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Recall

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Recall

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  1. Recall • Proactive Inhibition • Generation • Cue types and their effects • Hierarchical Generation

  2. Keppel & Underwood (1962)

  3. The Distracter Paradigm Subject sees a trigram (e.g., XBR) Repeatwithnewtrigram Immediately, subject starts counting backwards by 3’s. Subject attempts to recall the trigram.

  4. Proactive interference • When material learned earlier interferes with material learned later, the effect of the earlier material on the later material is called proactive interference (PI) • The ability to retrieve a memory trace depends on the set of unique cues that activate the trace. • In the distracter task there are no unique cues that distinguish the most recent item from earlier ones.

  5. Wickens (1964)

  6. Gardiner, Craik, & Birtwhistle (1972) When category was switched from wild flowers (dandelion, buttercup, bluebell) to cultivated flowers (carnation, rose, tulip) no one noticed. However, a retrieval cue caused release from PI

  7. Primacy As the result of PI, early list items are more likely to be retrieved. This is called primacy. Primacy is enhanced because the early list items receive more distributed rehearsals. In general, the more distributed rehearsals an item receives the more likely it is to be retrieved (e.g. Von Restorff Effect).

  8. Generate Animal Names • Clustering occurs because each cue generates some small number of targets which comprise the cluster. • Each cue can be used once and it takes more and more time to find new cues. So the recall function is negatively accelerated.

  9. Generate Animal Names • Clustering occurs because each cue generates some small number of targets which comprise the cluster. • Each cue can be used once and it takes more and more time to find new cues. So the recall function is negatively accelerated.

  10. The Role of Generation in Recall • Target: Whatever a person is attempting to recall. • Distracter: Whatever a person is not attempting to recall. • Cue: Anything related to or associated in memory with a target. • The generate and recognize strategy is used to recall items. Cues are used to generate traces that are either recognized as targets or rejected as distracters.

  11. Recall cues Generate Item(s) in Memory Nope Got it done

  12. Failure In Recall • No items are generated through associations. • The items generated are not the target. • The targets are generated but not recognized.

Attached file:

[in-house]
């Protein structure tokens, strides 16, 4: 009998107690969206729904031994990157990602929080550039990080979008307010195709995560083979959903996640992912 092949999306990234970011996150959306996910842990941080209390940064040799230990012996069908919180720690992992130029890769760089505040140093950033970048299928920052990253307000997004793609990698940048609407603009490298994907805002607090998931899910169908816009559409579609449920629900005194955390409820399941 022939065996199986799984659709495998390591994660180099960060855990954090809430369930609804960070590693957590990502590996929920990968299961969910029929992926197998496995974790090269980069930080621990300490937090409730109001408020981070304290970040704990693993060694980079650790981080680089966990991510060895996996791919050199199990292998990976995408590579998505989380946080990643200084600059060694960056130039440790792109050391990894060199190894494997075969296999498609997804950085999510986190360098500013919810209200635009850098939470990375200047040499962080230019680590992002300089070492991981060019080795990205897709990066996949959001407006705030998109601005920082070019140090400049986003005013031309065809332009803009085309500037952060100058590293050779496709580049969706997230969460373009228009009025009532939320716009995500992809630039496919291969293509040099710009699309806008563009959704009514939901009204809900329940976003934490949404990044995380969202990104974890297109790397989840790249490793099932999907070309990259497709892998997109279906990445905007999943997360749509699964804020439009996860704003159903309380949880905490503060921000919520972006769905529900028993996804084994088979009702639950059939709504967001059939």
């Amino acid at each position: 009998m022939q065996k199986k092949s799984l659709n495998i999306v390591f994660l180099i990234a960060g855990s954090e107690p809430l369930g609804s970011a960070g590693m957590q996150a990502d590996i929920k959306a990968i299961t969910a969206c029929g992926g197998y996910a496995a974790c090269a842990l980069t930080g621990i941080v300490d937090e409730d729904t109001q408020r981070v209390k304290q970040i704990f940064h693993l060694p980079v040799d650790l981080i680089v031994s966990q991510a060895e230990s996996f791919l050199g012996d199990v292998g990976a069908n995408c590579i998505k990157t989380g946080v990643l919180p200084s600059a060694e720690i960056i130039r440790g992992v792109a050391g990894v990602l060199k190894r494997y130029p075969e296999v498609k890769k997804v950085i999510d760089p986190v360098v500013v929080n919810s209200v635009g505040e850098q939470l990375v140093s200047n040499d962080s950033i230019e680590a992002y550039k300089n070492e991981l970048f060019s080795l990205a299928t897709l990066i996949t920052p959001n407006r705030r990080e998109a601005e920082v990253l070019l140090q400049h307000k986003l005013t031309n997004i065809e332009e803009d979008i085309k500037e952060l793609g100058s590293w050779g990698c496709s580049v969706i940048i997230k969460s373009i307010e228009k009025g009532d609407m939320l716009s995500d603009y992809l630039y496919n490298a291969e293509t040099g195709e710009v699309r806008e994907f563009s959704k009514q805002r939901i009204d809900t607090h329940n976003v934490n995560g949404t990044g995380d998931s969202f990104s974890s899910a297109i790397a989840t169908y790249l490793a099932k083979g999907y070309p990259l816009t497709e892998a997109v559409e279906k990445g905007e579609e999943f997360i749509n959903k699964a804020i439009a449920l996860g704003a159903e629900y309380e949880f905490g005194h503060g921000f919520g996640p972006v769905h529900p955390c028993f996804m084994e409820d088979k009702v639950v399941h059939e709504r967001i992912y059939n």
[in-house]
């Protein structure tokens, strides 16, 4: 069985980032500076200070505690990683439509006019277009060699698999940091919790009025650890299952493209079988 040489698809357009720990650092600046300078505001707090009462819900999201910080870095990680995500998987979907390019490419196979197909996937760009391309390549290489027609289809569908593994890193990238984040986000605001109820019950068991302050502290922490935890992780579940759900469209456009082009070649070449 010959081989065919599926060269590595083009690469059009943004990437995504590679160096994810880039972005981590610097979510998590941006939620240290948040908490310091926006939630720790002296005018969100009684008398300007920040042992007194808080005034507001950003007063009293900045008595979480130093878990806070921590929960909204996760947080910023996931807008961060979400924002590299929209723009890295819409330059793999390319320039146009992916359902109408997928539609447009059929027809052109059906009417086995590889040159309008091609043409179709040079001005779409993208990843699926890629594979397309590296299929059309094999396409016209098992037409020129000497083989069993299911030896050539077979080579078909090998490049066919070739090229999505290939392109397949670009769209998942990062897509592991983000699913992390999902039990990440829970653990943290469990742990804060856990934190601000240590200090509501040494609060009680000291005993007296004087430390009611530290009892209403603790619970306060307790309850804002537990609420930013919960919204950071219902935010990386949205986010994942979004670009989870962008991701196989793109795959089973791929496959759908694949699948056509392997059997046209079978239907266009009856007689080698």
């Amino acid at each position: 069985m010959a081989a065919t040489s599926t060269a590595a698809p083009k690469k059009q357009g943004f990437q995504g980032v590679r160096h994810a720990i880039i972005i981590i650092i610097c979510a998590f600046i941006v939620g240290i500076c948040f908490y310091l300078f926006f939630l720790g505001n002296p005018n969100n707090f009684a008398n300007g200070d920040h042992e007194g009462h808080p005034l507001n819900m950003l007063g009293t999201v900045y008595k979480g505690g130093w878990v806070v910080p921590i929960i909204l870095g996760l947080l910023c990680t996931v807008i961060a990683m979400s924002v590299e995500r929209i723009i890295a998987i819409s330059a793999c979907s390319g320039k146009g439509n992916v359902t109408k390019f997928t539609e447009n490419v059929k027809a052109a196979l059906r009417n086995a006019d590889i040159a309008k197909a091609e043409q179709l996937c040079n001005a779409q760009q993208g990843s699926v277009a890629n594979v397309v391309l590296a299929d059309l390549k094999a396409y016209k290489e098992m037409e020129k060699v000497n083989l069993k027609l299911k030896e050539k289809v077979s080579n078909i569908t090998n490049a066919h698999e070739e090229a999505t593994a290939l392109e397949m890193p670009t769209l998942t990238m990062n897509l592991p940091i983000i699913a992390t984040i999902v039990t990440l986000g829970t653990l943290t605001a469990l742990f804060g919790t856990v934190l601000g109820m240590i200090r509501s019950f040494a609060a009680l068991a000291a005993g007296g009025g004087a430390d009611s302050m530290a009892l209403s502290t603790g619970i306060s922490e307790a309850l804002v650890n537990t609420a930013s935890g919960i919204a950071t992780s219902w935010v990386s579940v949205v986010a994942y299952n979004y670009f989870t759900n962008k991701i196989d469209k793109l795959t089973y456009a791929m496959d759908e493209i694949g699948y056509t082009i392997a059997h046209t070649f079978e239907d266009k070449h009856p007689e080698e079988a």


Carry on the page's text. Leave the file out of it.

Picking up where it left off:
13. The diminishing effect of generated cues in free Recall • A. Brown (1968). • It takes longer to produce each category member. • J. Brown (1968). • Having 25 of 50 states given as cues makes it harder to recall the other 25. • Slamecka (1968). • Having some list members given as cues makes it harder to remember the other list members. • The effect is overcome by generating secondary cues (an idiosyncratic endeavor).

  14. Hypermnesia • Different items may be recalled from an unorganized list on different occasions because different cues are available on each occasion. • If several recall attempts are made, hypermnesia may occur.

  15. Tip-of-the-tongue Phenomenon • You can remember things about the target except the criterion feature (such as the name), and you feel that you know the criterion feature. • Some of the logogen network representing the target is activated, but not the part that contains the features you’re seeking.

  16. Cue Inhibition Not everything related to the target helps to generate it. If a cue is more strongly associated to distracters than the target it will inhibit generation of the target. What is the word meaning eat rapidly taking many small bites? Cue 1. cram inhibits Cue 2. goggle facilitates Target. gobble

  17. Context Dependent Memory • People are able to recall more items of a list in the same environment in which the list was learned. But environmental context has no effect on recognition.

  18. State Dependent Memory • Similar, but weaker, effects are obtained when recall of a list learned while intoxicated is compared for sober versus intoxicated subjects. • The existence of a similar effect for emotional states is possible but remains unproven.

  19. Hierarchical Semantic Organization • Hierarchical organization is critical for recall (through cue generation). • What we recall is determined by how our memory is organized. • Recall is also determined by general rules that can be used both as recall cues and to organize events into sequences.

  20. Inference plays a role in retrieval • Sentence Verification • Squirrels are animals and animals have hearts. Therefore squirrels have hearts. • Squirrels are not fish. Only fish have gills. Therefore squirrels do not have gills. • Story Recall • Errors in Helen Keller vs. Carol Harris story • Coin Drawing • Recall follows general structural description rather than specific details

  21. Constructive Memory • Hierarchical organization is critical for recall. What we recall is determined by how our memory is organized. • Just as in a recognition task, it may not be possible to perfectly discriminate among similar targets and distracters. Hence, it is possible to falsely recall items that were never presented.

  22. False memories in list recall • Factors associated with false alarm • Strong associations with targets • Distracter is more likely to be generated. • Low over-all recall rate • Distracter is more likely to be as familiar as targets.